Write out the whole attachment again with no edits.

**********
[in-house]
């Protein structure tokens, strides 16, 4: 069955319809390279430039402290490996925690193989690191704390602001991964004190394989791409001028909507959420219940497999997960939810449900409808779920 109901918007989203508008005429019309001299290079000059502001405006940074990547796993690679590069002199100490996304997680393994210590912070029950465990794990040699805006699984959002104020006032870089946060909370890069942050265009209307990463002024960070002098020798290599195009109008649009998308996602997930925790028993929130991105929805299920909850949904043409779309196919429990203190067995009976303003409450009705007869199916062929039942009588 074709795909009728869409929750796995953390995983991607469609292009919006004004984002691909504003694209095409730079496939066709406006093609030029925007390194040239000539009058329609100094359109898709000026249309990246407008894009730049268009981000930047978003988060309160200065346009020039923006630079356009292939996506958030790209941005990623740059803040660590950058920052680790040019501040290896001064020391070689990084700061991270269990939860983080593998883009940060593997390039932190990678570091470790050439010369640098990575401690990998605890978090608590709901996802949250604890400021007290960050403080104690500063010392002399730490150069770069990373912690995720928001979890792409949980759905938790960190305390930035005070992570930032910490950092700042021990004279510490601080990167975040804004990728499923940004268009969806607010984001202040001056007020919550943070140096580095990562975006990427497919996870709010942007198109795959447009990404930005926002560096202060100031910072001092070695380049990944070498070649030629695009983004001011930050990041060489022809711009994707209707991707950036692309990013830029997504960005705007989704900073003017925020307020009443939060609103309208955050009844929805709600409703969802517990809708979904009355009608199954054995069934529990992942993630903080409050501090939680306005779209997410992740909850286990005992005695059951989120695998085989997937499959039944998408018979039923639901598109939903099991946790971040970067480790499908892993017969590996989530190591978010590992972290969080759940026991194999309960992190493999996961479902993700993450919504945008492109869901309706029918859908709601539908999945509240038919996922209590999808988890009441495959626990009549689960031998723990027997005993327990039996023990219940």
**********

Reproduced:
[in-house]
């Protein structure tokens, strides 16, 4: 069955319809390279430039402290490996925690193989690191704390602001991964004190394989791409001028909507959420219940497999997960939810449900409808779920 109901918007989203508008005429019309001299290079000059502001405006940074990547796993690679590069002199100490996304997680393994210590912070029950465990794990040699805006699984959002104020006032870089946060909370890069942050265009209307990463002024960070002098020798290599195009109008649009998308996602997930925790028993929130991105929805299920909850949904043409779309196919429990203190067995009976303003409450009705007869199916062929039942009588 074709795909009728869409929750796995953390995983991607469609292009919006004004984002691909504003694209095409730079496939066709406006093609030029925007390194040239000539009058329609100094359109898709000026249309990246407008894009730049268009981000930047978003988060309160200065346009020039923006630079356009292939996506958030790209941005990623740059803040660590950058920052680790040019501040290896001064020391070689990084700061991270269990939860983080593998883009940060593997390039932190990678570091470790050439010369640098990575401690990998605890978090608590709901996802949250604890400021007290960050403080104690500063010392002399730490150069770069990373912690995720928001979890792409949980759905938790960190305390930035005070992570930032910490950092700042021990004279510490601080990167975040804004990728499923940004268009969806607010984001202040001056007020919550943070140096580095990562975006990427497919996870709010942007198109795959447009990404930005926002560096202060100031910072001092070695380049990944070498070649030629695009983004001011930050990041060489022809711009994707209707991707950036692309990013830029997504960005705007989704900073003017925020307020009443939060609103309208955050009844929805709600409703969802517990809708979904009355009608199954054995069934529990992942993630903080409050501090939680306005779209997410992740909850286990005992005695059951989120695998085989997937499959039944998408018979039923639901598109939903099991946790971040970067480790499908892993017969590996989530190591978010590992972290969080759940026991194999309960992190493999996961479902993700993450919504945008492109869901309706029918859908709601539908999945509240038919996922209590999808988890009441495959626990009549689960031998723990027997005993327990039996023990219940």